Still, you don’t need a geiger counter to tell you when you’re being creeped out. There’s a particularly vivid scene at about the halfway point in which the veteran dancer being supplanted as the company’s prima ballerina involuntarily experiences the maneuvers, contortions and dance steps simultaneously performed in another studio by her replacement. The older dancer resists the uncontrollable gymnastics until her body is a mangled heap collapsed on the floor. The scene is almost unbearably horrific, and just goes on and on and on.

 

“Suspiria” ends up being kind of picture which after initial screenings will likely go straight to video. On a supplemental audio track, the screenwriter and director can explain what the movie’s really about, the reason they made such dumb narrative choices, and why in the world they felt Argento’s original picture needed a remake in the first place.

 

Actress Dakota Johnson was cast in “Suspiria” on the strength of her performance in Guadagnino’s “A Bigger Splash” in 2015. Actress and performance artist Tilda Swinton plays three different characters in the picture, one of them a male role under the pseudonym Lutz Ebersdorf. And after building a reputation from solid performances in such hit pictures as the 2013 remake of “Carrie” and “The Equalizer” in 2014, poor Chloe Grace Moretz still seems determined to prove her versatility. She deserves better than this.

 

Dario Argento’s “Suspiria” was based partially on British essayist Thomas De Quincey’s 1845 work “Suspiria de Profundis,” Latin for “Sighs from the Depths.” The remake was originally optioned by filmmaker David Gordon Green. Green’s version of “Suspiria” was eventually scrapped by the studio, clearing the path for Kajganich and Guadagnino, and allowing Green to write and direct this year’s enormously successful update of “Halloween.”  

 

Critical reception for “Suspiria” is sharply polarized, although the picture managed to earn an approval rating of 61 percent from Rotten Tomatoes, and 64 percent from Metacritic, indicating “generally favorable reviews.” A number of critics note that the picture actually improves with repeated viewings. Once will likely be more than enough for most of us.

 

“Suspiria” is rated R for ... well, you name it. The MPAA let the picture off easy. You’ve been warned.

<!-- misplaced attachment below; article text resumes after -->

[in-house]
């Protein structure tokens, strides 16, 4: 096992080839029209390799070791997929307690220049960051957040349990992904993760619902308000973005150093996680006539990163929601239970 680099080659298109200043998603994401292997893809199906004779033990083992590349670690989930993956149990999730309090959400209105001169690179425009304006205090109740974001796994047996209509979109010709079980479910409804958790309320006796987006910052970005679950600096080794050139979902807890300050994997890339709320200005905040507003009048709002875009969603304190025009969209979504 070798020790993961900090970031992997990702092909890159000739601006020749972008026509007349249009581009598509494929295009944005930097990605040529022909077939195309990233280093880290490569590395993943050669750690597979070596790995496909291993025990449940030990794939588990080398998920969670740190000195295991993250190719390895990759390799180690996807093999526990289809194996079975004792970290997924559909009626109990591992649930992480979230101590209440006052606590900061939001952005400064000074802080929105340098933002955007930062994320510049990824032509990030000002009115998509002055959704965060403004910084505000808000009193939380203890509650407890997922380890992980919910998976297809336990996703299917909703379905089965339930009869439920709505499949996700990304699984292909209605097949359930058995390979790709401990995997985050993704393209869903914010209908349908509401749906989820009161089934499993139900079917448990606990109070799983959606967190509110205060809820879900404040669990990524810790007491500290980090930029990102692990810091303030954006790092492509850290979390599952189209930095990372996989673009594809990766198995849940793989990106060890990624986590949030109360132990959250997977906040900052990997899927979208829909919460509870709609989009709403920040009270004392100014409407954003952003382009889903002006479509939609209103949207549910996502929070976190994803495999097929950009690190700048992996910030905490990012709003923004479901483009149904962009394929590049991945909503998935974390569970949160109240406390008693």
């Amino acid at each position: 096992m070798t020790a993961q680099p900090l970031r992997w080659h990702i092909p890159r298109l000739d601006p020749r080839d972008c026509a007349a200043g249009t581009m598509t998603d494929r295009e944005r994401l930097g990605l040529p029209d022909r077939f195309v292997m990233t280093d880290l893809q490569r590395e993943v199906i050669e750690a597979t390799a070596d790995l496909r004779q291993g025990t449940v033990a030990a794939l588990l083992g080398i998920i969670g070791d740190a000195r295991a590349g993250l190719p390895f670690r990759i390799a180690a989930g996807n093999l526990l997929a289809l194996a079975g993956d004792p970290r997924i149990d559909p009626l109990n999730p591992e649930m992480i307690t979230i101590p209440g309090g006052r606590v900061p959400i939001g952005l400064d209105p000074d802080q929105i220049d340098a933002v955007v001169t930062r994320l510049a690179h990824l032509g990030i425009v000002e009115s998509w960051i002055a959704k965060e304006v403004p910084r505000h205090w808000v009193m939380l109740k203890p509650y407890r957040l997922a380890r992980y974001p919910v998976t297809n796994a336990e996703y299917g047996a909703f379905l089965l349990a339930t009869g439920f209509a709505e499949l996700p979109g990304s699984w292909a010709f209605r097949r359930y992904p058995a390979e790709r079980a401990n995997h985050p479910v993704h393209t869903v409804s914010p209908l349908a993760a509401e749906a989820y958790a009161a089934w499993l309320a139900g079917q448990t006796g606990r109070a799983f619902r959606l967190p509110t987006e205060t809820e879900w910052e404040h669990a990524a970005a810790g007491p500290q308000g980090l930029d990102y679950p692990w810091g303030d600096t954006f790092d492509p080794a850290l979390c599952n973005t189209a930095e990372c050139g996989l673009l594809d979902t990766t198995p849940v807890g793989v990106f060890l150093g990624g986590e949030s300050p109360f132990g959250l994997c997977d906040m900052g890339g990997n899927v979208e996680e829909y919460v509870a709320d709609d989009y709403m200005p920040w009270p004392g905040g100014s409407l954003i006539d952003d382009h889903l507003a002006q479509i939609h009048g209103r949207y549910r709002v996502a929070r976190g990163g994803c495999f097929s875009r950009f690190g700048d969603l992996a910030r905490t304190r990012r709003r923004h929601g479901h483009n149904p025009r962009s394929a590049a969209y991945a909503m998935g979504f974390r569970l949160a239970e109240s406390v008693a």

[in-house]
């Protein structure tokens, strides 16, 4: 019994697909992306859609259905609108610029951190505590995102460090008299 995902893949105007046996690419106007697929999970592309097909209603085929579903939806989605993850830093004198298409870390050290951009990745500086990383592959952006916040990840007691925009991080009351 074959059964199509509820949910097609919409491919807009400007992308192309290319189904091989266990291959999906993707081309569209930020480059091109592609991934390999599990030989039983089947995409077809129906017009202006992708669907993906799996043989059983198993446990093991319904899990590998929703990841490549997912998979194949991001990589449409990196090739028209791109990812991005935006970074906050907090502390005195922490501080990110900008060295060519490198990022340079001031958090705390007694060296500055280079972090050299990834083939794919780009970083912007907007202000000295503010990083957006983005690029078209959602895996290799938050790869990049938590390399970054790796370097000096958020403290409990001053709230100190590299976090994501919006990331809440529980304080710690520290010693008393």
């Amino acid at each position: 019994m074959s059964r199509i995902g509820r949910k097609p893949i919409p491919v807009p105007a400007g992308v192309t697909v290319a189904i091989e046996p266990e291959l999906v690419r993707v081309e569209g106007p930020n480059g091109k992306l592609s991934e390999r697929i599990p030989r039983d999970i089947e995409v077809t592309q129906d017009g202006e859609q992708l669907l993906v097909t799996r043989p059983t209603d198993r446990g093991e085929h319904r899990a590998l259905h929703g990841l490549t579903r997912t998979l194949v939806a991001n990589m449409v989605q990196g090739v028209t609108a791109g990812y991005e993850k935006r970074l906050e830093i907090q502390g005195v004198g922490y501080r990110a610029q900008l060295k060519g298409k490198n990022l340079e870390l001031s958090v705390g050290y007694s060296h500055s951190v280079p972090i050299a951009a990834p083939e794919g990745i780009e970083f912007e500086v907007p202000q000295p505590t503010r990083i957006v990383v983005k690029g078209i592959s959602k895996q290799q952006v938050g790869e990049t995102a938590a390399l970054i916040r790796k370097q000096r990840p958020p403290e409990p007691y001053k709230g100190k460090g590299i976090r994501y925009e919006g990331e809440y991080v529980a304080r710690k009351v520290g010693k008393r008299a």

“Widows” Distributed by 20th Century-Fox Pictures, 129 Minutes, Rated R, Released Nov. 16:

 

After four high-end Chicago criminals are killed in a police shootout during a disastrous robbery attempt, their widows are left with crippling debts owed to ruthless and unforgiving creditors. In order to satisfy the financial liabilities, the widows are forced to to band together and complete a heist originally planned by their late spouses ... an objective which is influenced in unexpected ways by Chicago precinct politics.

 

Adapted by “Gone Girl” author Gillian Flynn and director Steve McQueen from a six-part Thames Television series broadcast in Great Britain in 1983, “Widows” becomes a compelling rumination on the nature of crime and criminals in modern America, where good guys and bad guys are often indistinguishable ... and sometimes interchangeable.  

 

Viewers expecting a lighthearted variation of the recent “Ocean’s Eight” are strongly advised to look elsewhere: This riveting and perceptive drama is territory once covered by the likes of directors such as Michael Mann and Martin Scorsese. But with incisive direction by acclaimed filmmaker Steve McQueen and full-blooded characterizations by an ensemble cast containing a dozen or so of our finest actors, “Widows” stands with 1973’s “Mean Streets” and 1995’s “Heat” among the greatest American crime pictures ever produced.

 

There are no slackers or small parts in a cast of veterans, anchored by a superb Viola Davis as the ringleader of a gang of reluctant criminals, including Michelle Rodriguez, Elizabeth Debicki, and Cynthia Erivo. Colin Farrell and Brian Tyree Henry portray Chicago politicians battling each other for a lucrative and powerful elective position as an alderman on Chicago’s South Side. And Jon Bernthal, Coburn Goss, Manuel Garcia-Rulfo and Liam Neeson are the widows’ late husbands.

 

The scenes between Colin Farrell and Robert Duvall are reminiscent of the scenes between Al Pacino and Marlon Brando in “The Godfather.” Veteran character actor Kevin J. O’Connor shines in a supporting role as a retired criminal running a bowling alley. Elizabeth Debicki’s part was originally intended for Jennifer Lawrence, who bowed out of this production to appear instead in “Red Sparrow.”

 

Rated R for violence and adult language and situations, “Widows” begins strongly and then just gets better and better, building to a pulse-pounding finale that’s almost excruciating in its tension.  

 

Playing in 3,000 theaters across the United States, the picture has received an approval rating of 91 percent from Rotten Tomatoes. It goes without saying that this one’s not for the kiddies.